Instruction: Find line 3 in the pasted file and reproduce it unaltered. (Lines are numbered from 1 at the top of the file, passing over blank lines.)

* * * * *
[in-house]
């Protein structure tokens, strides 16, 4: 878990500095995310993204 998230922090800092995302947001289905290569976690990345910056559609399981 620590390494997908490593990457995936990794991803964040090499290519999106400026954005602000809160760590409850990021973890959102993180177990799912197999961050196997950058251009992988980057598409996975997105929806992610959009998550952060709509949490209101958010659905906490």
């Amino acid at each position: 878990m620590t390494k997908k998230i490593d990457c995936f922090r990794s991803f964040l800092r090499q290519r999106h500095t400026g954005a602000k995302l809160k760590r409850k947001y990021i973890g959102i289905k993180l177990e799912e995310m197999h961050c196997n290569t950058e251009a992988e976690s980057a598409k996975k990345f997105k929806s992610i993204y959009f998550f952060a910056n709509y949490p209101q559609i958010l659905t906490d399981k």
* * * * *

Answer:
């Amino acid at each position: 878990m620590t390494k997908k998230i490593d990457c995936f922090r990794s991803f964040l800092r090499q290519r999106h500095t400026g954005a602000k995302l809160k760590r409850k947001y990021i973890g959102i289905k993180l177990e799912e995310m197999h961050c196997n290569t950058e251009a992988e976690s980057a598409k996975k990345f997105k929806s992610i993204y959009f998550f952060a910056n709509y949490p209101q559609i958010l659905t906490d399981k």